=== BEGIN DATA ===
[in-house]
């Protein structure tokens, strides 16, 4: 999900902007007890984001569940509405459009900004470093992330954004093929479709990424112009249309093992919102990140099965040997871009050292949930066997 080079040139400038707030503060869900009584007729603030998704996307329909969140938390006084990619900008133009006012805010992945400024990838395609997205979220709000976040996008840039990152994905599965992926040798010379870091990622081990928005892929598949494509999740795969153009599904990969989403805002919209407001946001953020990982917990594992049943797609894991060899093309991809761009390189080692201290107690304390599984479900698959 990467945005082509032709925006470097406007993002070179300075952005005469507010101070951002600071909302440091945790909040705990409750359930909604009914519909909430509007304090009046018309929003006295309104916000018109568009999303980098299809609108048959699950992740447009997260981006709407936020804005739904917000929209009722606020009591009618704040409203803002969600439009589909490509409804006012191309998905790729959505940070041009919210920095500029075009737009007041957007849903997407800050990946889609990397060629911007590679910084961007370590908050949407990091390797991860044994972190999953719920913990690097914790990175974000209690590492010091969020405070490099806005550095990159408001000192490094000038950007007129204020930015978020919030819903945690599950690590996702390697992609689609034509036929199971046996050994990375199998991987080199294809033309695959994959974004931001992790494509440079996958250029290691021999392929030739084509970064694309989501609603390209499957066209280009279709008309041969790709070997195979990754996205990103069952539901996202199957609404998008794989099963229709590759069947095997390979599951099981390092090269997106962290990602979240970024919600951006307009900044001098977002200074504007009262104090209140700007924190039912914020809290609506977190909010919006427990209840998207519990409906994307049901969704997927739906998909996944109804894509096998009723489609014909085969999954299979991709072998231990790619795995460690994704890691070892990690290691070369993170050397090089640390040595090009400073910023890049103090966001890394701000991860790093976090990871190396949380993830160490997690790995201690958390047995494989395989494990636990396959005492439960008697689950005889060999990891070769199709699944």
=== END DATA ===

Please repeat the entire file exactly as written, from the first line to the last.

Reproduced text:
[in-house]
């Protein structure tokens, strides 16, 4: 999900902007007890984001569940509405459009900004470093992330954004093929479709990424112009249309093992919102990140099965040997871009050292949930066997 080079040139400038707030503060869900009584007729603030998704996307329909969140938390006084990619900008133009006012805010992945400024990838395609997205979220709000976040996008840039990152994905599965992926040798010379870091990622081990928005892929598949494509999740795969153009599904990969989403805002919209407001946001953020990982917990594992049943797609894991060899093309991809761009390189080692201290107690304390599984479900698959 990467945005082509032709925006470097406007993002070179300075952005005469507010101070951002600071909302440091945790909040705990409750359930909604009914519909909430509007304090009046018309929003006295309104916000018109568009999303980098299809609108048959699950992740447009997260981006709407936020804005739904917000929209009722606020009591009618704040409203803002969600439009589909490509409804006012191309998905790729959505940070041009919210920095500029075009737009007041957007849903997407800050990946889609990397060629911007590679910084961007370590908050949407990091390797991860044994972190999953719920913990690097914790990175974000209690590492010091969020405070490099806005550095990159408001000192490094000038950007007129204020930015978020919030819903945690599950690590996702390697992609689609034509036929199971046996050994990375199998991987080199294809033309695959994959974004931001992790494509440079996958250029290691021999392929030739084509970064694309989501609603390209499957066209280009279709008309041969790709070997195979990754996205990103069952539901996202199957609404998008794989099963229709590759069947095997390979599951099981390092090269997106962290990602979240970024919600951006307009900044001098977002200074504007009262104090209140700007924190039912914020809290609506977190909010919006427990209840998207519990409906994307049901969704997927739906998909996944109804894509096998009723489609014909085969999954299979991709072998231990790619795995460690994704890691070892990690290691070369993170050397090089640390040595090009400073910023890049103090966001890394701000991860790093976090990871190396949380993830160490997690790995201690958390047995494989395989494990636990396959005492439960008697689950005889060999990891070769199709699944």